For Aquarium Sponge Filters which are excellent for use in to improve filtration in high bio load and planted aquarium, which in turn lowers nutrients available to algae.

Freshwater Aquarium Care, Basics
Freshwater Aquarium Care

Aquarium or Pond UV Sterilization

True Level One Sterilization can be effective for control or part of a control plan of many types of aquarium algae.

Aquarium Lighting, Information

Aquarium Lighting is a major factor in control of many different algaes including BBA and brown diatom algae

Sponge Filter Use Information
Sponge Filtration; Complete Sponge Filter Use Information

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Tuesday, September 2, 2014

DIY Aquarium Test Tube Holder


DIY Test Tube Holder

by Seapetal111 from Everything Aquatic Forum 

This is to share a little idea I came up with that has made working with the liquid water tests a lot easier and nicer for me, so I thought others may find it helpful too. 

It's a separate holder for the tubes, a simple foam block with holes in it and it's a breeze to make. I've found it solves every little frustration I've had in working with these tubes and has some added benefits as well. 

All you need is: 
  • a new block of filter foam
  • some straight pins
  • an exacto knife
  • 20 minutes

THE FOAM  Choose whatever size suits your needs.  The one here is 3.75" long and perfect for 6 tubes, but you could use a larger size for more tubes, or to have a spot for your dropper or even an open area for lids. You could make a separate block with holes to hold lids so as not to lose them. Note: the foam shown here is orange as I had used bleach on it, new ones are white of course. 

PIC 1  Decide where you want to make holes to stand your tubes in, and mark the position on the foam. I used lids and just eye-balled it to space them out evenly. 

PIC 2  Markers don't work great on this coarse foam, so instead I inserted pins to define each 'circle' then removed the lids. Simple straight pins would be more exact, but these are what I had.

Using an exacto knife, cut a cross into the foam in the centre of each circle. I found holding the blade almost vertical worked best. Some sawing was needed.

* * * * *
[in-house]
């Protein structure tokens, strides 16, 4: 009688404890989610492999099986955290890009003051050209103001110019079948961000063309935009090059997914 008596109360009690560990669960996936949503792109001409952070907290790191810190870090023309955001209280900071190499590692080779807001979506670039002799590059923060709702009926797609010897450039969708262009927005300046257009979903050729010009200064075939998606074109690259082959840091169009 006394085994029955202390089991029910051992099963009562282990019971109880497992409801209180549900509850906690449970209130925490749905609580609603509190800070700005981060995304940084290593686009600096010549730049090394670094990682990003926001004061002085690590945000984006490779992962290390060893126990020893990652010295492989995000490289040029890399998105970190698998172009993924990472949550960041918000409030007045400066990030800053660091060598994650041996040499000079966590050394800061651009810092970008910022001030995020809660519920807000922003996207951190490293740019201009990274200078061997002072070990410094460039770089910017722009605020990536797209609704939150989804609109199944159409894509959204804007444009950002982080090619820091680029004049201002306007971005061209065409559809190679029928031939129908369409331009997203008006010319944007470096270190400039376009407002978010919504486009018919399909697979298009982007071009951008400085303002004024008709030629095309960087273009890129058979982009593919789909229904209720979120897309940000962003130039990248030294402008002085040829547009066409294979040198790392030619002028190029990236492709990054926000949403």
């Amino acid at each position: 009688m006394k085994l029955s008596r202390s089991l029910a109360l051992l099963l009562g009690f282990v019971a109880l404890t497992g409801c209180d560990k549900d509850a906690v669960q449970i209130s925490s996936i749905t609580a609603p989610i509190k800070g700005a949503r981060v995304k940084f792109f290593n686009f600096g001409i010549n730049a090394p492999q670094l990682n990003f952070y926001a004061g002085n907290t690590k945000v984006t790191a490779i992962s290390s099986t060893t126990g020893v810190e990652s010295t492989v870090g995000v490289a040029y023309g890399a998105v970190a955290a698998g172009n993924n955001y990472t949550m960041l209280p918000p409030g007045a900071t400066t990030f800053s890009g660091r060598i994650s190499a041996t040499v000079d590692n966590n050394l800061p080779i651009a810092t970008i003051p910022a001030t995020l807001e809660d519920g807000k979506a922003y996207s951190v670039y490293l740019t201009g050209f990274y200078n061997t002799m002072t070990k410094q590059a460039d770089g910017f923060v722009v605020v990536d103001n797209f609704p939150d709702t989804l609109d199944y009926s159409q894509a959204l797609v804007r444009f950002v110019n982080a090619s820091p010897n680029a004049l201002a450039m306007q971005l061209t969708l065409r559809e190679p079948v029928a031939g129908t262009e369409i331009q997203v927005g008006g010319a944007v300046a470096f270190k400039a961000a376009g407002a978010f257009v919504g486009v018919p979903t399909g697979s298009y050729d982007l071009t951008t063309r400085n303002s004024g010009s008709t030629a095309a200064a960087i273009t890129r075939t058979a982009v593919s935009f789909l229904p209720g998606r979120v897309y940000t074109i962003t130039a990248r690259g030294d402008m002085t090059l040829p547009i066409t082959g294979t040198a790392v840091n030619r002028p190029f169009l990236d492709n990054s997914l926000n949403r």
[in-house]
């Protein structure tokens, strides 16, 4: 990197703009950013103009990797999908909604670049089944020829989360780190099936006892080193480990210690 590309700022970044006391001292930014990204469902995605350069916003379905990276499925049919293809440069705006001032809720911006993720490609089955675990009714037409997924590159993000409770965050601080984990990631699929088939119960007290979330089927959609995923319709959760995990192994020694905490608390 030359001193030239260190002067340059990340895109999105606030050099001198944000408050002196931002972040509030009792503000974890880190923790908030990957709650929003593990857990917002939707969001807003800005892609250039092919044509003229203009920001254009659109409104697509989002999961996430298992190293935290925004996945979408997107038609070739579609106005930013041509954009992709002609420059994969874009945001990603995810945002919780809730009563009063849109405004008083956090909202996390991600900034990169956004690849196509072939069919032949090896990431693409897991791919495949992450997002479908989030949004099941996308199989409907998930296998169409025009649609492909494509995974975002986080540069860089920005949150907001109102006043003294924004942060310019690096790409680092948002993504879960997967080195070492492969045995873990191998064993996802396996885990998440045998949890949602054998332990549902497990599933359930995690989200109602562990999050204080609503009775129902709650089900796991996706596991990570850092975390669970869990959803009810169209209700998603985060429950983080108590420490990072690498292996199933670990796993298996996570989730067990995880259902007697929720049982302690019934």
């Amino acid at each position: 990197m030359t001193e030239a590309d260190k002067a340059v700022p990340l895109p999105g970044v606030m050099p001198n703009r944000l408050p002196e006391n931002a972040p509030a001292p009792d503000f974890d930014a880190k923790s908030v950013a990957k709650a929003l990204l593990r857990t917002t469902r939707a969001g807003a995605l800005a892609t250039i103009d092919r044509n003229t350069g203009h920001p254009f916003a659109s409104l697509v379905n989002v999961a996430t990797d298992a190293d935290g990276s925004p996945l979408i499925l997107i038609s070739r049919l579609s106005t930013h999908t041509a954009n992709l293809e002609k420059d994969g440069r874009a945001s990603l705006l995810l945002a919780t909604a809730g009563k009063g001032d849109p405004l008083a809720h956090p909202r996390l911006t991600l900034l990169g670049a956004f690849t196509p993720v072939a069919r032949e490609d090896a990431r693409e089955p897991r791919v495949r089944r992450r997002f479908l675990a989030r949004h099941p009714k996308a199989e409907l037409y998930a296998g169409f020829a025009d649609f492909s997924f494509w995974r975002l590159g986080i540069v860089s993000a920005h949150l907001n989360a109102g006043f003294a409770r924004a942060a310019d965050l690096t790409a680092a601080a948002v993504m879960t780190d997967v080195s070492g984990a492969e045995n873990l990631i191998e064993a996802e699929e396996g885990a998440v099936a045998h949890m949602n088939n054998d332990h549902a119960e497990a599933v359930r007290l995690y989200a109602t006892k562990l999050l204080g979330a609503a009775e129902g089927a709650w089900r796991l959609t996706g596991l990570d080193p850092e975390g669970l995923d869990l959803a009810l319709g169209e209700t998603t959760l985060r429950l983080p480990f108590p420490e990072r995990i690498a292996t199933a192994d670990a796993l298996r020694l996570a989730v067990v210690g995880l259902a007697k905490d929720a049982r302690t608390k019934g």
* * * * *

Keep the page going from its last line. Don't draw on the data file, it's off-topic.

Keep the size of your cross a bit smaller than the size of circle marked (only needs to be large enough to push the tube in; the tube will push the foam out and shape the hole from there). Also, go only half way through the depth of the foam, not more.. you'll see why in a bit.  Remove pins.

PIC 3  Insert the tubes into the holes. As they sit for a while the foam will take the shape of the tube and stay like that. 

You now have all your tubes seated firmly and upright on the one block. It's easy to hold the block up to eye level to fill the tubes. If you get a fairly large dropper like the one shown here, it holds more than enough to fill a tube, so it's easy while holding the tubes up to eye level, to fill slowly and often avoid that overfilling, dumping out and repeating routine!. You can fill all your tubes at once, then go to run all of your tests. 

Test tube tip:  The tube I'm holding in this pic is one with a lid that fits into not over a tube (from a Hagen kit). It will stick on your finger which I've found is fantastic for running the GH/KH tests where you have to add a drop, shake, add a drop, shake. This style of lid makes it very easy to quickly add a drop, close and shake the tube, repeat.

The block makes it so easy to transport used tubes to the sink. No clanging tubes, no broken tubes!. As you rinse them out, return then to the block INVERTED ie facing down. Drops of water left in them will drain down into the foam usually without wetting the surface below (the reason you left some thickness to the foam there) and the tubes will dry quickly, much faster than if left in the kit's holding spot or laying down! If you made space for them, the lids can sit on the block to dry or on some tissue. Once dry they can go on the inverted tubes for safe keeping. If you make a separate holder for them, they can dry there and the two blocks can then be stacked for storage. 

So that's it, folks. Hoping a few at least will find this helpful... cheers!


Aquarium Test Kits for DIY Test Tube Holder
Aquarium Test Kits

Aquarium Medications for DIY Test Tube Holder
Aquarium Medications & How They Work

Freshwater Aquarium Care; Basics to Advanced

Why PUR Is More Important than PAR for Aquarium Lighting

A must read article for anyone wanting to move from basic aquarium lighting to more advanced.
It is noteworthy that optimal PUR lighting is not only important for planted or reef aquariums, but for overall health of "fish only" tanks and compliments other aspects of optimal fish care such as feeding and chemistry.